Thursday, May 30, 2013

A new lesson

I learned something today from a fellow parent, and I'm having some mixed emotions about it. So instead of moaning about our recent sleep problems, which are still going on, or reading the parenting book I just downloaded, I'm going to write about it.

We were at our weekly park playdate. The weather was really nice - sunny, but with a very cool breeze that I'm so thankful for, this late in pregnancy! I put a hat on Katie and it was still just barely cool enough for a long sleeved cotton shirt, so I didn't have to slather her with sunscreen. Bonus! There were about seven other kids at the playdate, which was a pretty nice turnout.

Throughout the playdate, Katie kept coming up to me with demands. Such as, "Up, mama! Walk!" or "Up, mama! Swings!" Lately I've been putting my foot down about the tone and the words she uses for these demands. Usually I say, "Oh, you want milk. Is there a nicer way you can ask?" or something to that effect. Sometimes she absently adds "Pweese," which doesn't exactly make me feel better about her dictatorial tone. So I've been trying to help her brainstorm different ways to ask for what she wants. For example, "I'm feeling thirsty, Mama! May I have some milk, please?" When she asks in this way, I want to jump for joy. And she'll do it sometimes without prompting, if she's in the right mood. She doesn't use all of those words in the correct order, but that makes it even cuter.

Anyway, Katie kept wanting to swing today, and I complied several times. At one point, Katie grabbed her water and her snack and demanded that I push her on the swings. So many things going on at once! I told her that I'd be happy to push her if she would ask in a different way. I got a reluctant "Pweese" but I could tell this wasn't the time to press for more. Then I told her to put her water and snack down so we could swing. She refused. "No water down! No snack down!" I calmly said, "Ok, well, if you want to eat and drink, that's ok, but we don't swing at the same time. When you're done with water and snack, then we can swing." She was starting to work herself up into a nice tantrum, but I wasn't going to give in. (This is part of my self-imposed assertiveness training, which I'm hoping will spill over and positively influence our bedtime woes.)

Luckily, she got distracted by another kid at this point, so I breathed a sigh of relief. But soon she was back, and she deliberately picked up her water before saying, "Up, mama! Swing!" I looked at her and repeated myself, "Water needs to stay here while we swing." "No water here! No!" I glanced at one of the other moms and murmured, "She sure is testing me a lot lately!" The other mom totally backed me up, saying, "Hey, Katie, it's true we don't drink water while we're on the swings." Another mom chimed in, "Yup, that's right!" Then the first mom said, "Do you want to know why?" She had Katie's full attention, and mine too - because at this point I couldn't even remember why I didn't want Katie to bring her water on the swings. I was too locked into winning my battle for dominance! The other mom said, "It's because if we're drinking water while we swing, we could bonk our water bottle on the swing and that might hurt. We wouldn't want you to get a boo-boo!" And to my complete and utter shock, Katie mulled this over for a few seconds, then put her water bottle down on the table!!!!! I took her hand and as we walked to the swings, I grinned at the other mom and said, "Thanks! That was a really good explanation!"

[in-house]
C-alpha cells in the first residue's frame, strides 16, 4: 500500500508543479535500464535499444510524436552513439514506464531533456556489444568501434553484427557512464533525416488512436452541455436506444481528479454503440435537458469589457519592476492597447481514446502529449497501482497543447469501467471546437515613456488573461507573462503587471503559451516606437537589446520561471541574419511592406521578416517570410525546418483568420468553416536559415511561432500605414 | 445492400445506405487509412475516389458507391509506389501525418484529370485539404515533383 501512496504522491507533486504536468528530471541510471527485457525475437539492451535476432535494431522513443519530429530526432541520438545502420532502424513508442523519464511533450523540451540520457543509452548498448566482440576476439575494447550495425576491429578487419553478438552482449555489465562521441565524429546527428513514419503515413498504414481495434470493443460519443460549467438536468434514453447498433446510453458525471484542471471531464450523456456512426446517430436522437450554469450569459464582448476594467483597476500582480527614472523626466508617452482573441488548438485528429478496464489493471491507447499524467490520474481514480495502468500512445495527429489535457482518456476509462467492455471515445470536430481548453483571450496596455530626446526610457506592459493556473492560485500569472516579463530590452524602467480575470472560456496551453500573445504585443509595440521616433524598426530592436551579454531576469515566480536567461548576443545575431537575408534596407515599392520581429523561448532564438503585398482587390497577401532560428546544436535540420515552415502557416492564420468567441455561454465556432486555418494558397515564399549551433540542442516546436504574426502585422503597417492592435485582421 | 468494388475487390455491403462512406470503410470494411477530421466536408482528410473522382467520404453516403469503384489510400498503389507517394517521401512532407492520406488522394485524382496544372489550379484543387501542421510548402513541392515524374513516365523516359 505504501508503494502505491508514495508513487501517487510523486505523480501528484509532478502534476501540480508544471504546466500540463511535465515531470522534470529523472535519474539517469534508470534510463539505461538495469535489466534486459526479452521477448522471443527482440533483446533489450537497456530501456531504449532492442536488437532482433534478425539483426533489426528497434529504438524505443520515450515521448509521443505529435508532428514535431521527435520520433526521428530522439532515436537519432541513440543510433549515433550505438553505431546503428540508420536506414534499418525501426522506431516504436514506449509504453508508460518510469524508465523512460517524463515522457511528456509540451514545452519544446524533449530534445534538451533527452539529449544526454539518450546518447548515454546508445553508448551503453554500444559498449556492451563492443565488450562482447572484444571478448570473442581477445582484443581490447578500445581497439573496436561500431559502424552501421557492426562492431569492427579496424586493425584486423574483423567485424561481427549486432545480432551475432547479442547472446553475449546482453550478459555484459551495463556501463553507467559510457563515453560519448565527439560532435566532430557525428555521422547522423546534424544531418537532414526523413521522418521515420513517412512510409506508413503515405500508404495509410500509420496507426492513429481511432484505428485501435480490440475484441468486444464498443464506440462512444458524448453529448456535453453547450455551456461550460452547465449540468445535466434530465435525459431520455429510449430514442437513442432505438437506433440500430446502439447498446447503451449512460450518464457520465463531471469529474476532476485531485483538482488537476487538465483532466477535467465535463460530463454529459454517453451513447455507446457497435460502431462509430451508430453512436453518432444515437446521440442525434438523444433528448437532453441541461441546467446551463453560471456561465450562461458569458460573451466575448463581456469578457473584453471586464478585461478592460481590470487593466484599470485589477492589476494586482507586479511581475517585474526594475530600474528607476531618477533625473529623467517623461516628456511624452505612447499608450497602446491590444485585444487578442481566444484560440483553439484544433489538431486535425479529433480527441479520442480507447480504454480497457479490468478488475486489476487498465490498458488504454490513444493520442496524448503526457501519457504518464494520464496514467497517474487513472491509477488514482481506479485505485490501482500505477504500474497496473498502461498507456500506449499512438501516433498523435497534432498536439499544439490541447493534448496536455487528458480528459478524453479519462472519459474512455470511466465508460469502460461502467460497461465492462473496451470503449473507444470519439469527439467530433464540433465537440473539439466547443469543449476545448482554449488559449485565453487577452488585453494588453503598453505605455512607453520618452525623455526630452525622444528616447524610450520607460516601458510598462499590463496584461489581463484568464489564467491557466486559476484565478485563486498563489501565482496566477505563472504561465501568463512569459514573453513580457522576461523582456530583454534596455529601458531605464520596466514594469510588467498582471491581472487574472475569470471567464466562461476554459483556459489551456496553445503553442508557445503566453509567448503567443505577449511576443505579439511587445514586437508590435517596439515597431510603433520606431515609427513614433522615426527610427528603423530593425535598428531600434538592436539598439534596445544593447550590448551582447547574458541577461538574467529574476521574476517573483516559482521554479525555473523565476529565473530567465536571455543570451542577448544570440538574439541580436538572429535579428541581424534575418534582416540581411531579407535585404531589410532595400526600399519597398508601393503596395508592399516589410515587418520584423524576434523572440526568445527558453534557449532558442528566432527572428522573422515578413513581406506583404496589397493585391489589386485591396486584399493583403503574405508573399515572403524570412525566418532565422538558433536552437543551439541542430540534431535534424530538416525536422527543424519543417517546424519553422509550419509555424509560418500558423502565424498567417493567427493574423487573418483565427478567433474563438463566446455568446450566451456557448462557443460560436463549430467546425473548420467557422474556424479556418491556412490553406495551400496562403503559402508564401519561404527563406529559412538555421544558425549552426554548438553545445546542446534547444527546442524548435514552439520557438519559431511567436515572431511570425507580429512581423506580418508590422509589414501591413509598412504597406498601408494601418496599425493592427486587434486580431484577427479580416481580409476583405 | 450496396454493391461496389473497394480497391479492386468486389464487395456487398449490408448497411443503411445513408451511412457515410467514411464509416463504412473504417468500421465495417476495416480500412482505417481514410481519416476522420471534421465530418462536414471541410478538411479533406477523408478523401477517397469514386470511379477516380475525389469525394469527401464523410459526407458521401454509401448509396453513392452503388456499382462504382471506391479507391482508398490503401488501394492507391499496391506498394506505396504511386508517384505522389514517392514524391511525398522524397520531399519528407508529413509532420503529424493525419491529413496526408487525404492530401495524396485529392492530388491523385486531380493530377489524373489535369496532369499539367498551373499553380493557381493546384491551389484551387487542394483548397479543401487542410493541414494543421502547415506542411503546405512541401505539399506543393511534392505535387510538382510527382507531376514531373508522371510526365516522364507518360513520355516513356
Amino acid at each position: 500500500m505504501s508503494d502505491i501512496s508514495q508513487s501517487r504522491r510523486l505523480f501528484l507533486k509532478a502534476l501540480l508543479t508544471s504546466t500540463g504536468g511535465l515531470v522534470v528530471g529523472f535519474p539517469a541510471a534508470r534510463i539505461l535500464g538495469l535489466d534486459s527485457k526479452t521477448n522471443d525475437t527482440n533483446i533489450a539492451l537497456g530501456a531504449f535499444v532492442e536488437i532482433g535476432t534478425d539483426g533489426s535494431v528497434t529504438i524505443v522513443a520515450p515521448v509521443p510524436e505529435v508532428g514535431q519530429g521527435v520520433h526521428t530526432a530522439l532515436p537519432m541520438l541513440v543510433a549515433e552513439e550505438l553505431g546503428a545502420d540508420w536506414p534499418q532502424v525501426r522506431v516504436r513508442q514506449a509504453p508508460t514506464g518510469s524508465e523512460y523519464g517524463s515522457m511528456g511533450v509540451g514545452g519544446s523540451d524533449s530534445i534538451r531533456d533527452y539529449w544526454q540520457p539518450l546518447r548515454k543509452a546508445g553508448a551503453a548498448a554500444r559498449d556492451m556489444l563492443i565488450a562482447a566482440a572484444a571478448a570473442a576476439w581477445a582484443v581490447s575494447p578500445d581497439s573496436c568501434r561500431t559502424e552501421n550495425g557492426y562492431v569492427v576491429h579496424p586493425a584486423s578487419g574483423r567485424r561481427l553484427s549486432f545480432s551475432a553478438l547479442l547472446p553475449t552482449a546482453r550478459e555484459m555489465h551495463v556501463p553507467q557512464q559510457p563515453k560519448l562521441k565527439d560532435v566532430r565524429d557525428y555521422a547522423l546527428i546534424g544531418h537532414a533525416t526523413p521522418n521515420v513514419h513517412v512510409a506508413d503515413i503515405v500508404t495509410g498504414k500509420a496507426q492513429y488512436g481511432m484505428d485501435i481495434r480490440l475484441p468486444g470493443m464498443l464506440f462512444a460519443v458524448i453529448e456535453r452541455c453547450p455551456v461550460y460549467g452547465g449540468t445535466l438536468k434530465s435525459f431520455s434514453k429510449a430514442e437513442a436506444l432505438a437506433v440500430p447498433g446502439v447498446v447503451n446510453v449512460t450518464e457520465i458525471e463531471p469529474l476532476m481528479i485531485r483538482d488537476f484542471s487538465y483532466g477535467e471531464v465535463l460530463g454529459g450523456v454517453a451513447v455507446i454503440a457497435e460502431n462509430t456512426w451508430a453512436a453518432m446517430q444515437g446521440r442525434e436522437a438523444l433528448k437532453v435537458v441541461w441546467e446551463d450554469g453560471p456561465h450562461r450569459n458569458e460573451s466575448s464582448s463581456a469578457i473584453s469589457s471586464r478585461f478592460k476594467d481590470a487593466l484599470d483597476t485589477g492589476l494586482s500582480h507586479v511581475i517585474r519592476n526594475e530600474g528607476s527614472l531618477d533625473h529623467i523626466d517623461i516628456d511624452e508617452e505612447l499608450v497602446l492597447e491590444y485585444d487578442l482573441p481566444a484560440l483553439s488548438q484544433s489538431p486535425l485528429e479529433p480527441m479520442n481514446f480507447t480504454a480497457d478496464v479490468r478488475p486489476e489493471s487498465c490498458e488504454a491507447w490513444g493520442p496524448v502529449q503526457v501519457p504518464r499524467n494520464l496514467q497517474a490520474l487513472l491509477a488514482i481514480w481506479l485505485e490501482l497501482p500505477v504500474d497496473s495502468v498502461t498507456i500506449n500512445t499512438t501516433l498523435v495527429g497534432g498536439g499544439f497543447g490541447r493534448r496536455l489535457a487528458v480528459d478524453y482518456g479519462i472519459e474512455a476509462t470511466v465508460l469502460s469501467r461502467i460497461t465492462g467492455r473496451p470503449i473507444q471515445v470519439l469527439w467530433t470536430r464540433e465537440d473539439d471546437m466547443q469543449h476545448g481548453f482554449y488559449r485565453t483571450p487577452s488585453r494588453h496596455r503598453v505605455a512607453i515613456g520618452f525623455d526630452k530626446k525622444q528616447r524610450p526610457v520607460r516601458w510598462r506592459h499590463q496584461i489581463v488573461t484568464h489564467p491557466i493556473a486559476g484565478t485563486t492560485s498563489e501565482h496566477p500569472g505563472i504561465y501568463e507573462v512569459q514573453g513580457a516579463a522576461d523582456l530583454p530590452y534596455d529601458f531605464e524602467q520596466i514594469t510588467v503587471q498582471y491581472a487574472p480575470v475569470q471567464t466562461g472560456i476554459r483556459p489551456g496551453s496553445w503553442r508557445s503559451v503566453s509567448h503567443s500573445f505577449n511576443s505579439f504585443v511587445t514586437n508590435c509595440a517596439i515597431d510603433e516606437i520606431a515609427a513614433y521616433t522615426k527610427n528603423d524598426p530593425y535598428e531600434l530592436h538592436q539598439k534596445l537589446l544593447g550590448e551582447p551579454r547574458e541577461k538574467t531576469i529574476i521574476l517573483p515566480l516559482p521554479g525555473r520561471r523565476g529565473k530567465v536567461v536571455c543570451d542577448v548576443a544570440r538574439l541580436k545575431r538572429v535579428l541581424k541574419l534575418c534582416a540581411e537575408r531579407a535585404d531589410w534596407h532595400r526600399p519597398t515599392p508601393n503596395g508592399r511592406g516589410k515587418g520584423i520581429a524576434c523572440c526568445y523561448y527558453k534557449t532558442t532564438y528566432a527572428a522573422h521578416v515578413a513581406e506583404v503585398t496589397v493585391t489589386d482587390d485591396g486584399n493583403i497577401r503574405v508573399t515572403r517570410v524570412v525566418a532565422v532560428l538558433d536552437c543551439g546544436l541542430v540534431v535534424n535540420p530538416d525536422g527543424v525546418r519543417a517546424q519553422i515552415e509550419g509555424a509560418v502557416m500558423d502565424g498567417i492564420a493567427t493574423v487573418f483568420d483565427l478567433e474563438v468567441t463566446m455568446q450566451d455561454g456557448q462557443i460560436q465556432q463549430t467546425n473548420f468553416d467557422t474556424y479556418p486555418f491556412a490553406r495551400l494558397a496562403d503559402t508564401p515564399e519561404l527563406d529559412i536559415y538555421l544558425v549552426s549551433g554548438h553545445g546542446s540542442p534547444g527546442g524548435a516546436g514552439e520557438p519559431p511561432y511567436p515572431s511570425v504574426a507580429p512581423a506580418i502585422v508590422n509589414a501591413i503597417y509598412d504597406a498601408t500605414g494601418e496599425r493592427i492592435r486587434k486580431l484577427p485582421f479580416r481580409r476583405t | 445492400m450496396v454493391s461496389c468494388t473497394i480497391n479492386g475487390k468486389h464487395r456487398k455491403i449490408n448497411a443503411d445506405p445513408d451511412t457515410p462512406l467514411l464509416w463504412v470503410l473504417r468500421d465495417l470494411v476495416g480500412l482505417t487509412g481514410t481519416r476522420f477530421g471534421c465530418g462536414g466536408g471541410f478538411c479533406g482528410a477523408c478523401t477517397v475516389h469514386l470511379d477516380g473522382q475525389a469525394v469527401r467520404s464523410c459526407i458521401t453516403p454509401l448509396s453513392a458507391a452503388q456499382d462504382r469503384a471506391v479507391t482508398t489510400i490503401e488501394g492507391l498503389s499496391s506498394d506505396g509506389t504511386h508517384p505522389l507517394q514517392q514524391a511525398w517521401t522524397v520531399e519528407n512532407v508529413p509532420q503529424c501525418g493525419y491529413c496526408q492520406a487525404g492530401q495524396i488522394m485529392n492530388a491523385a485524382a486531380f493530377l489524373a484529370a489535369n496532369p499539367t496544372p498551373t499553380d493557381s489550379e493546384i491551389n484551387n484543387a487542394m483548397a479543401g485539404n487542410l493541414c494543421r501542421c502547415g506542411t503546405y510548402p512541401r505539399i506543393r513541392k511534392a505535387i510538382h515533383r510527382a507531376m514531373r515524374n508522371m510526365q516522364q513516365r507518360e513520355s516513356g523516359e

My mixed emotions are these: Gratitude and awe at the other mom's clear thinking, and guilt and shame that I didn't think of saying that myself. How many other times have there been where a simple little explanation would have avoided a tantrum? Oh, and throw in a pinch of frustration and jealousy because sometimes it seems Katie will listen to other adults (teachers and whatnot) but not me!

So anyway, I clearly have a lot more to learn about communicating with Katie. The hardest part is coming up with explanations that are clear and above all, brief! It reminds me of that time I was supervising the play-doh table at Katie's school. One of the moms had brought her four-year-old along for the day, and she was playing at my station. The mom told her, "Ok honey, after snack time, Mommy's going to go have discussion time." The four-year-old asked, "What's discussion time?" And the mom launched into this long-winded explanation of how sometimes the mommies and the teacher sit together in the art room and talk about different topics, and how it's grown-up time, and how it wouldn't be interesting for kids. The four-year-old was remarkably patient through this sermon, but I could tell not much of it sank in. About half an hour later, Teacher Donna called out, "Discussion Time!" and a different older sibling asked, "What's discussion?" Teacher Donna said, "It means we go into a room and talk. Thank you for asking!" (Now that's how it's done!)

If I had today to do over, I think I would tell Katie that she couldn't bring her water on the swings because she needs both hands to hold on. Then I could make a silly game of counting how many hands she would need in order to hold her water too, or something like that. I am able to do that kind of thing, sometimes - but not all the time, and certainly not today. It's a good reminder not to get too entrenched in "because I said so." Boy, do I struggle with that! I remember as a child, my mom constantly told me stuff like, "Because I'm the parent" and "Because 'Y' is a crooked letter and can't be straight." (wtf?) I guess it's true that our kids bring out things in us that we need to deal with from our past!

OK, back to the parenting book! 'Til next time!

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